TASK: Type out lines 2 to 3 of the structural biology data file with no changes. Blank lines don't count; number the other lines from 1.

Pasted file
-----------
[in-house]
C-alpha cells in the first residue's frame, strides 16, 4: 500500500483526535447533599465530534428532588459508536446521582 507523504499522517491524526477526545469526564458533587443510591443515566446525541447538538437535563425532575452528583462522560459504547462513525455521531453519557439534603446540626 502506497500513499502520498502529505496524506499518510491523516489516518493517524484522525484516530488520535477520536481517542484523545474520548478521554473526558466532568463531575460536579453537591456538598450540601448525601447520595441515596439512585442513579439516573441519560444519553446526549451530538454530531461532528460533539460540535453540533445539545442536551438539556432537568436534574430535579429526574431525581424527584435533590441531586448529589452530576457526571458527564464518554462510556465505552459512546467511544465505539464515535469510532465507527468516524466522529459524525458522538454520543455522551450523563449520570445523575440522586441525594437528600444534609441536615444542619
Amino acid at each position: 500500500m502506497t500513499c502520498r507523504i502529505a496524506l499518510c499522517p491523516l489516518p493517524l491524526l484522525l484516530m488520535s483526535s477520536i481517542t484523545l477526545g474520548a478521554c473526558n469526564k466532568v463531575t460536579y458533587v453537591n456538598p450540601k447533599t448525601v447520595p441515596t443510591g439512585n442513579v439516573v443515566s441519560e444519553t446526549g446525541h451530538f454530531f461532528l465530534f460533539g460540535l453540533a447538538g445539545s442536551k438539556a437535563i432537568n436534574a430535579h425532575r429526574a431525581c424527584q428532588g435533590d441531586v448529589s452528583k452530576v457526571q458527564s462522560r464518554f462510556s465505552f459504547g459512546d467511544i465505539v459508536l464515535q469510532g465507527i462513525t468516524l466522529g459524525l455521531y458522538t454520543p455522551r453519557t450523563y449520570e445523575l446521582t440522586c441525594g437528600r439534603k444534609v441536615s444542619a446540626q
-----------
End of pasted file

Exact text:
C-alpha cells in the first residue's frame, strides 16, 4: 500500500483526535447533599465530534428532588459508536446521582 507523504499522517491524526477526545469526564458533587443510591443515566446525541447538538437535563425532575452528583462522560459504547462513525455521531453519557439534603446540626 502506497500513499502520498502529505496524506499518510491523516489516518493517524484522525484516530488520535477520536481517542484523545474520548478521554473526558466532568463531575460536579453537591456538598450540601448525601447520595441515596439512585442513579439516573441519560444519553446526549451530538454530531461532528460533539460540535453540533445539545442536551438539556432537568436534574430535579429526574431525581424527584435533590441531586448529589452530576457526571458527564464518554462510556465505552459512546467511544465505539464515535469510532465507527468516524466522529459524525458522538454520543455522551450523563449520570445523575440522586441525594437528600444534609441536615444542619
Amino acid at each position: 500500500m502506497t500513499c502520498r507523504i502529505a496524506l499518510c499522517p491523516l489516518p493517524l491524526l484522525l484516530m488520535s483526535s477520536i481517542t484523545l477526545g474520548a478521554c473526558n469526564k466532568v463531575t460536579y458533587v453537591n456538598p450540601k447533599t448525601v447520595p441515596t443510591g439512585n442513579v439516573v443515566s441519560e444519553t446526549g446525541h451530538f454530531f461532528l465530534f460533539g460540535l453540533a447538538g445539545s442536551k438539556a437535563i432537568n436534574a430535579h425532575r429526574a431525581c424527584q428532588g435533590d441531586v448529589s452528583k452530576v457526571q458527564s462522560r464518554f462510556s465505552f459504547g459512546d467511544i465505539v459508536l464515535q469510532g465507527i462513525t468516524l466522529g459524525l455521531y458522538t454520543p455522551r453519557t450523563y449520570e445523575l446521582t440522586c441525594g437528600r439534603k444534609v441536615s444542619a446540626q